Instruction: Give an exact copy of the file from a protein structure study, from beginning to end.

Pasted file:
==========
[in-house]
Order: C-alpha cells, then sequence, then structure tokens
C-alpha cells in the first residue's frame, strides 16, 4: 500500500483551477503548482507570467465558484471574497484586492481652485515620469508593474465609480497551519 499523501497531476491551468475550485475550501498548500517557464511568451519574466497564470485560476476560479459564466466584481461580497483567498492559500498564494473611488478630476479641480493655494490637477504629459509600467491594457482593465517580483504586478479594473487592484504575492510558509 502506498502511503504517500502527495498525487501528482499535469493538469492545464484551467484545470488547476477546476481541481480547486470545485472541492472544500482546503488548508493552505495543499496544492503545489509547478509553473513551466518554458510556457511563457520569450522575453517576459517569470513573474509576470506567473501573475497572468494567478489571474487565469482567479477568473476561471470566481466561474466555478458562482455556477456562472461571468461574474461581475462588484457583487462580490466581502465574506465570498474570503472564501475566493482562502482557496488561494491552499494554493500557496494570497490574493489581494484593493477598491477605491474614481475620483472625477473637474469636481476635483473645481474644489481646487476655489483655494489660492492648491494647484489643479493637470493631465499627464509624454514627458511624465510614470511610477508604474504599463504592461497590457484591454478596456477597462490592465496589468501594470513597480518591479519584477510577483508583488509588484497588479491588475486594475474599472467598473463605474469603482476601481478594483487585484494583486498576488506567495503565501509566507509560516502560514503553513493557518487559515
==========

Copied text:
[in-house]
Order: C-alpha cells, then sequence, then structure tokens
C-alpha cells in the first residue's frame, strides 16, 4: 500500500483551477503548482507570467465558484471574497484586492481652485515620469508593474465609480497551519 499523501497531476491551468475550485475550501498548500517557464511568451519574466497564470485560476476560479459564466466584481461580497483567498492559500498564494473611488478630476479641480493655494490637477504629459509600467491594457482593465517580483504586478479594473487592484504575492510558509 502506498502511503504517500502527495498525487501528482499535469493538469492545464484551467484545470488547476477546476481541481480547486470545485472541492472544500482546503488548508493552505495543499496544492503545489509547478509553473513551466518554458510556457511563457520569450522575453517576459517569470513573474509576470506567473501573475497572468494567478489571474487565469482567479477568473476561471470566481466561474466555478458562482455556477456562472461571468461574474461581475462588484457583487462580490466581502465574506465570498474570503472564501475566493482562502482557496488561494491552499494554493500557496494570497490574493489581494484593493477598491477605491474614481475620483472625477473637474469636481476635483473645481474644489481646487476655489483655494489660492492648491494647484489643479493637470493631465499627464509624454514627458511624465510614470511610477508604474504599463504592461497590457484591454478596456477597462490592465496589468501594470513597480518591479519584477510577483508583488509588484497588479491588475486594475474599472467598473463605474469603482476601481478594483487585484494583486498576488506567495503565501509566507509560516502560514503553513493557518487559515